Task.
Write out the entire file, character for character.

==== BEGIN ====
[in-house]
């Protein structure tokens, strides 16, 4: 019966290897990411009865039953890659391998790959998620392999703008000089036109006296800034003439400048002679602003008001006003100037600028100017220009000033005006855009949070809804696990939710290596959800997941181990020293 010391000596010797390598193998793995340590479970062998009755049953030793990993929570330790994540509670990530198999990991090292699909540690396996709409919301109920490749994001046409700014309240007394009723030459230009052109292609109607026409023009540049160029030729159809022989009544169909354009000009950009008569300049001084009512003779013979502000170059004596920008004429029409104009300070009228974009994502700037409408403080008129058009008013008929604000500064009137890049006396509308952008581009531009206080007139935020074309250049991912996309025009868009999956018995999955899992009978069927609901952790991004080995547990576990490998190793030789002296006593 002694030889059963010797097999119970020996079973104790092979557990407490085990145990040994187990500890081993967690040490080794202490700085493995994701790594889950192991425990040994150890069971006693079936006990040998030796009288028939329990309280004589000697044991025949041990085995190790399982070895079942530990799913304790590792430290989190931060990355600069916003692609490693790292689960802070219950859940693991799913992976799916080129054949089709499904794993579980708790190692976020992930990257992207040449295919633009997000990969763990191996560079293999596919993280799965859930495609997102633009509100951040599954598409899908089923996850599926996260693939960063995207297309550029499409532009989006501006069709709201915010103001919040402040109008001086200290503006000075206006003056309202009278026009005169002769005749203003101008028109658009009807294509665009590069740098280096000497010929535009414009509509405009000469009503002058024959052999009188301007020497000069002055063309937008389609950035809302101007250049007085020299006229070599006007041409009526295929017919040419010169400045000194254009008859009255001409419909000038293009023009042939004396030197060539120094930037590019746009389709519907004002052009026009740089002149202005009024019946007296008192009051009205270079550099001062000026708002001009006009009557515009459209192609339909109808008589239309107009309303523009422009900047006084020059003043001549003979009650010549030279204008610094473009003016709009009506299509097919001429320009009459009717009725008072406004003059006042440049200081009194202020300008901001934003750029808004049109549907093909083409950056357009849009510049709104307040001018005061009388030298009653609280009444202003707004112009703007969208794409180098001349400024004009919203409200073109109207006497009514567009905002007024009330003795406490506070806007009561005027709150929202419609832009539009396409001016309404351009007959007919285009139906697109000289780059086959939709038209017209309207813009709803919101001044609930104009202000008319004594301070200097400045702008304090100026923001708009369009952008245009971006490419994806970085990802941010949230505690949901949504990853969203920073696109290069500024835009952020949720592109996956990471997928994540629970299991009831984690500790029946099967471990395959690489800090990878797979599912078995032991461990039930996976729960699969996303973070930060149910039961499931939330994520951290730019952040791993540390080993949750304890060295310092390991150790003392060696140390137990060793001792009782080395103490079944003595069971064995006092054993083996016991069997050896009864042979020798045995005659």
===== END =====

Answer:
[in-house]
């Protein structure tokens, strides 16, 4: 019966290897990411009865039953890659391998790959998620392999703008000089036109006296800034003439400048002679602003008001006003100037600028100017220009000033005006855009949070809804696990939710290596959800997941181990020293 010391000596010797390598193998793995340590479970062998009755049953030793990993929570330790994540509670990530198999990991090292699909540690396996709409919301109920490749994001046409700014309240007394009723030459230009052109292609109607026409023009540049160029030729159809022989009544169909354009000009950009008569300049001084009512003779013979502000170059004596920008004429029409104009300070009228974009994502700037409408403080008129058009008013008929604000500064009137890049006396509308952008581009531009206080007139935020074309250049991912996309025009868009999956018995999955899992009978069927609901952790991004080995547990576990490998190793030789002296006593 002694030889059963010797097999119970020996079973104790092979557990407490085990145990040994187990500890081993967690040490080794202490700085493995994701790594889950192991425990040994150890069971006693079936006990040998030796009288028939329990309280004589000697044991025949041990085995190790399982070895079942530990799913304790590792430290989190931060990355600069916003692609490693790292689960802070219950859940693991799913992976799916080129054949089709499904794993579980708790190692976020992930990257992207040449295919633009997000990969763990191996560079293999596919993280799965859930495609997102633009509100951040599954598409899908089923996850599926996260693939960063995207297309550029499409532009989006501006069709709201915010103001919040402040109008001086200290503006000075206006003056309202009278026009005169002769005749203003101008028109658009009807294509665009590069740098280096000497010929535009414009509509405009000469009503002058024959052999009188301007020497000069002055063309937008389609950035809302101007250049007085020299006229070599006007041409009526295929017919040419010169400045000194254009008859009255001409419909000038293009023009042939004396030197060539120094930037590019746009389709519907004002052009026009740089002149202005009024019946007296008192009051009205270079550099001062000026708002001009006009009557515009459209192609339909109808008589239309107009309303523009422009900047006084020059003043001549003979009650010549030279204008610094473009003016709009009506299509097919001429320009009459009717009725008072406004003059006042440049200081009194202020300008901001934003750029808004049109549907093909083409950056357009849009510049709104307040001018005061009388030298009653609280009444202003707004112009703007969208794409180098001349400024004009919203409200073109109207006497009514567009905002007024009330003795406490506070806007009561005027709150929202419609832009539009396409001016309404351009007959007919285009139906697109000289780059086959939709038209017209309207813009709803919101001044609930104009202000008319004594301070200097400045702008304090100026923001708009369009952008245009971006490419994806970085990802941010949230505690949901949504990853969203920073696109290069500024835009952020949720592109996956990471997928994540629970299991009831984690500790029946099967471990395959690489800090990878797979599912078995032991461990039930996976729960699969996303973070930060149910039961499931939330994520951290730019952040791993540390080993949750304890060295310092390991150790003392060696140390137990060793001792009782080395103490079944003595069971064995006092054993083996016991069997050896009864042979020798045995005659």